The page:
Photo: Cham Tower, Phan Thiet.


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The capital of Binh Thuan province, Phan Thiet is a small but thriving Vietnamese city and while it would be a decent destination in its own right, it’s been overshadowed by its neighbour Mui Ne. Many only pass through Phan Thiet – there’s no good reason for the foreign tourist to dally here when a prime beach town is beckoning just over the horizon. But to simply know Phan Thiet as the gateway to Mui Ne would be unfair. It has enough local charm and character to satisfy curious travellers for a day or two, if time allows.

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Phan Thiet is popular with Vietnamese tourists, drawn by cheap, fresh seafood and the large public beach. This would be at odds with the kind of foreign tourist who loves formal dining and a private, quiet, clean beach. From a western backpacker’s perspective, Phan Thiet presents a few challenges. Budget hotels in Phan Thiet aren’t set up for foreign needs or tastes (example, no motorbike rental) and there are no real deals, just a smattering of mediocre, pricey accommodation across from the beach. Overall, Mui Ne yields much better value accommodation.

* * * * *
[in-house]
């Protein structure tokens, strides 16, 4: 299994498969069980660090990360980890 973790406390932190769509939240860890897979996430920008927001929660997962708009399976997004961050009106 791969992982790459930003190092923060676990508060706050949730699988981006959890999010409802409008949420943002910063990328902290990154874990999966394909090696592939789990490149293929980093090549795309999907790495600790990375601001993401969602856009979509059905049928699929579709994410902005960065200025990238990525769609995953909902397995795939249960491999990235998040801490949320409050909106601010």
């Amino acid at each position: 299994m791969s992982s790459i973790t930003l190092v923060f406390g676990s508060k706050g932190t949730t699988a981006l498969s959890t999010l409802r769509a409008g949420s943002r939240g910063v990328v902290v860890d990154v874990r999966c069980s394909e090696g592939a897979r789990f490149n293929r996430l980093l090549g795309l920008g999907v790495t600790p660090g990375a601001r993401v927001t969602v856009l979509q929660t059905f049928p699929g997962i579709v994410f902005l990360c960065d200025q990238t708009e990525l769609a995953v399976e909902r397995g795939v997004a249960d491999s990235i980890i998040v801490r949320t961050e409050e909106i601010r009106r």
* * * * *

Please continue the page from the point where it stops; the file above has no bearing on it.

Late afternoon beach time. Photo taken in or around Phan Thiet, Vietnam by Cindy Fan.

Late afternoon beach time. Photo: Cindy Fan

But the main public beach, running along Le Loi Street, has a wonderful energy in the late afternoon as people arrive in droves to enjoy a splash. Kids frolic, boys play football, women build sand castles, men jog and stretch, while grandmas collect cockles in the sand. The main concentration of beach is over a kilometre long, but you can continue to walk up the coast past Ocean Dunes Resort where it is practically empty. In the opposite direction, head to the western end of Le Loi, then south on Vo Thi Sau to the sand. At night, this area is the dark, romantic spot for couples to canoodle.